Hello, everyone. Welcome back to another edition of Capturing Kenosha. Recently, my wife and I traveled to the Chiwaukee Prairie State Natural Area to see which wildflowers were in bloom.
Chiwaukee Prairie is one of Kenosha’s hidden gems as far as protected nature conservation areas go in our county. It is a 485-acre preserve that’s managed by the Wisconsin Department of Natural Resources. It’s situated south of Southport Park and runs all the way down to the state line between Sheridan Road and Lake Michigan.
It’s a hidden gem because it winds its way through the center of housing areas and if you’re not aware of it being there, you could easily pass by without even realizing it was there. If you were to visit the Chiwaukee Prairie, you would find it includes several different ecosystems that include grassy wetlands, wooded areas and even sand dunes at its northern tip. You would also find that there is an abundance of wildlife, birds and plants.
We began our visit by turning left off of Sheridan at Highway 165 on the road just before the Pleasant Prairie water tank. The road turns quickly to gravel and in less than a half mile, there is an access gate to the prairie running south.
You can park on the side of the road there but be sure not to block the gated area. From this point, you can access two different protected areas — one being forest and the other prairie. We did hike the forest trail for about a half mile but turned around to access the prairie, searching for spring wildflowers.
Hiking the prairie areas is a year-round activity that will change every time you visit. This is because the flowers and plants bloom at different times of the year and the landscape is continually changing with the seasons. We did find a few wildflowers in the prairie patch, but not as many as we had anticipated, so we decided to try another access point further south.
We drove south on Sheridan Road until we got to 116th St. where we turned left off Sheridan. We crossed over the railroad tracks and turned right on the first road. We followed the road until we got to 121st St. where we turned right to get to Second Ave. where the street sign reads Al Krampert Trail.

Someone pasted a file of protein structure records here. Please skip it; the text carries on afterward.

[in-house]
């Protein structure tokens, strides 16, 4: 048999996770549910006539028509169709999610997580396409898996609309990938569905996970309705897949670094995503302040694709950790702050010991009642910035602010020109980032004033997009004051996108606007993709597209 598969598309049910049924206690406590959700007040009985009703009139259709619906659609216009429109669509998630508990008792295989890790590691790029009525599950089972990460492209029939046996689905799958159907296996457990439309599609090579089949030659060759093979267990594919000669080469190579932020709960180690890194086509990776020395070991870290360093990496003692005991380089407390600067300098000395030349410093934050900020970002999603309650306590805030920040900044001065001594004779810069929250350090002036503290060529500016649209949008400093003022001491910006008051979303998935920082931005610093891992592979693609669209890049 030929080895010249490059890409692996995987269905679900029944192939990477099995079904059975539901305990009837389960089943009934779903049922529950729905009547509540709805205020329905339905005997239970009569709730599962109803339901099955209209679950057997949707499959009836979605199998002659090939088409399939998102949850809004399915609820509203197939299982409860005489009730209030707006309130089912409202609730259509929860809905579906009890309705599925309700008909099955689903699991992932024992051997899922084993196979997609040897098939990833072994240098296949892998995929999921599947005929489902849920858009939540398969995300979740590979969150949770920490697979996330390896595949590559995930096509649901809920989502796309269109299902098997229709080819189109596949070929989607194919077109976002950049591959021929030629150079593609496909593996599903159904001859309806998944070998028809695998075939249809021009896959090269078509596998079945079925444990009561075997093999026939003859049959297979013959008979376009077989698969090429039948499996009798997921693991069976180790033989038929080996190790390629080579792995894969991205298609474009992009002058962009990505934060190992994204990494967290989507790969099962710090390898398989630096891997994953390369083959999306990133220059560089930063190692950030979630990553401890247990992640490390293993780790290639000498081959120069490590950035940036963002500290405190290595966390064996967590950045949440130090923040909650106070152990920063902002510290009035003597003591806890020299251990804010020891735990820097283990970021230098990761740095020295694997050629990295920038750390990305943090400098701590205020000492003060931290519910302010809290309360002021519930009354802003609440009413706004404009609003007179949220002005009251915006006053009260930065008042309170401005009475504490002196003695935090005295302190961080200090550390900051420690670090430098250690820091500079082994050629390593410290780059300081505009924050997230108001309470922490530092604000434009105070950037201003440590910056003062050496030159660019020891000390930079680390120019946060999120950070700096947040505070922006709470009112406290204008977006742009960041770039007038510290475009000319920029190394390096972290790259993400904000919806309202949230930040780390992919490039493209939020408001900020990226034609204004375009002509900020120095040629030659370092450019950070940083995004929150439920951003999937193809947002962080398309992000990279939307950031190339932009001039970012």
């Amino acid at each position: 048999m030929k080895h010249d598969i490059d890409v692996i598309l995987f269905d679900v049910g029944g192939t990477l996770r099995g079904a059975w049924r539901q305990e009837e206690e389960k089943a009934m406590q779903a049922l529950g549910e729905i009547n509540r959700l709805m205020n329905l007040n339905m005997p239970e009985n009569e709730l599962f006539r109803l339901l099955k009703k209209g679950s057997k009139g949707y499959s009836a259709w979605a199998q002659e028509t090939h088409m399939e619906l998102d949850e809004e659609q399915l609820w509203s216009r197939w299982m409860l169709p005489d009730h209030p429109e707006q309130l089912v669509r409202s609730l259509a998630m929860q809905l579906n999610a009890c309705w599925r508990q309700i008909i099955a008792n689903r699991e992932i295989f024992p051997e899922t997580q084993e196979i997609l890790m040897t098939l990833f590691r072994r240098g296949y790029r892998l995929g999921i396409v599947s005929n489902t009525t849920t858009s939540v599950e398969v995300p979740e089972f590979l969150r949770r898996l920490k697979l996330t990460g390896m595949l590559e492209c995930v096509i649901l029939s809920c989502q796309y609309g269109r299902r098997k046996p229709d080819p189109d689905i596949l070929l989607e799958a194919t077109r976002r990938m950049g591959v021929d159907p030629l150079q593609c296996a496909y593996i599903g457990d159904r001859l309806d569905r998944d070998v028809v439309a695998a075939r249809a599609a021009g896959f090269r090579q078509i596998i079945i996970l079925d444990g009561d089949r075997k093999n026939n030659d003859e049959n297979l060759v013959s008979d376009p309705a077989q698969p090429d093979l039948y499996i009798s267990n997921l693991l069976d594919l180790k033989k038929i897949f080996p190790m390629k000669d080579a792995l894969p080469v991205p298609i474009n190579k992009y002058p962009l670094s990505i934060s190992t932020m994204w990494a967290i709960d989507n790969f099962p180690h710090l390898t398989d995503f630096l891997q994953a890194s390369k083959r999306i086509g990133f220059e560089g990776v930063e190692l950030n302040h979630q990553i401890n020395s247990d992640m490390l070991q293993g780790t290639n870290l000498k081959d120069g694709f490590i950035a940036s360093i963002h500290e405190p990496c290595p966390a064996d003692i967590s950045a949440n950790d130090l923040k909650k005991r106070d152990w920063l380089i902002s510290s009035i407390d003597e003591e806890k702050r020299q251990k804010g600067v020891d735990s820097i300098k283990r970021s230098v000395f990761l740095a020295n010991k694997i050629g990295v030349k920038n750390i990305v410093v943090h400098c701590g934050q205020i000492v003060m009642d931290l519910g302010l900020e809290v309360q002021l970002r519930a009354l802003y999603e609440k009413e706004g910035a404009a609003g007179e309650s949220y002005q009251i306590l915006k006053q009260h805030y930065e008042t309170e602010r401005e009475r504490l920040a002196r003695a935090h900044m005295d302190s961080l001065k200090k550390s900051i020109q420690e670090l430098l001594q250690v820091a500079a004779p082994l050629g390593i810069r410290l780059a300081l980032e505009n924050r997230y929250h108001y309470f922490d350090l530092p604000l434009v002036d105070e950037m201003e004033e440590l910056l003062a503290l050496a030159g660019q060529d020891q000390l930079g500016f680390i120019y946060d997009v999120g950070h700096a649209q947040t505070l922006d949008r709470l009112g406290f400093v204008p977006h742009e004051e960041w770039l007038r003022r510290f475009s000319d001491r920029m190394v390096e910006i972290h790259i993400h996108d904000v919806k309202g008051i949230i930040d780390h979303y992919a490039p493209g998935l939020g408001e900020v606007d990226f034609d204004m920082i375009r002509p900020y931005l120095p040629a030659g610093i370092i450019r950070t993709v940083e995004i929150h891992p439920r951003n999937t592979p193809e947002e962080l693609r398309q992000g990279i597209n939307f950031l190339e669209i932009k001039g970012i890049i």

At this corner, another gate is clearly visible and we parked alongside that road. This was a much bigger swath of prairie and there were quite a few spring wildflowers scattered about. The trail was easy to walk and there were wooden display boards set up with information about the nature conservancy.
From the signage we learned that the Chiwaukee Prairie is home to more than 400 plant species which include 26 plants that are considered to be rare.
There’s a bewildering assortment of wildflowers, including blazing star, black-eyed Susan, goldenrod, tickseed, milkweed, Queen Anne’s-lace, lobelias, asters, thistles and sunflowers. In the higher and drier parts of the prairie, there are open woodlands of cottonwood, birch, maples and oak trees.
Protection of the area began in 1965 when local citizens began to preserve the area as a nature conservancy and purchased the remaining land around their properties in order to preserve it for future generations.
They did this with the help of a group called the Nature Conservancy. In the spring of 2015, the Nature Conservancy donated 150 acres to the state of Wisconsin, making the lands available for a variety of public recreation activities. The area is an important stopover for migrating birds moving up and down the length of Lake Michigan and is even one of the few refuges where the Blanding’s Turtle can be found. This turtle is a rare species in Wisconsin and is considered an endangered species only a few miles away in Illinois.
Fauna is also well represented in the area with 75 species of grassland and wetland birds and animals present in the area. The birds include gulls, ducks, vireos, swallows, wrens, finches, orioles, woodpeckers, turkeys, hawks, kestrels and even bald eagles. Animals include many mammals such as woodchucks, minks, red foxes, coyotes, and even a rare squirrel called Franklin’s ground squirrel.
Anyone who knows me knows that I spend a fair amount of time out in the field photographing nature all around me. I truly believe in this place as being one of our unexploited natural areas within the county. I would highly recommend it to anyone who loves nature and is interested in what this type of opportunity these preserved lands can provide. If that is you, make a plan to visit it and take advantage of this free opportunity to hike or photograph this fantastic resource.
Just remember to be respectful and leave the area better than you found it if you do.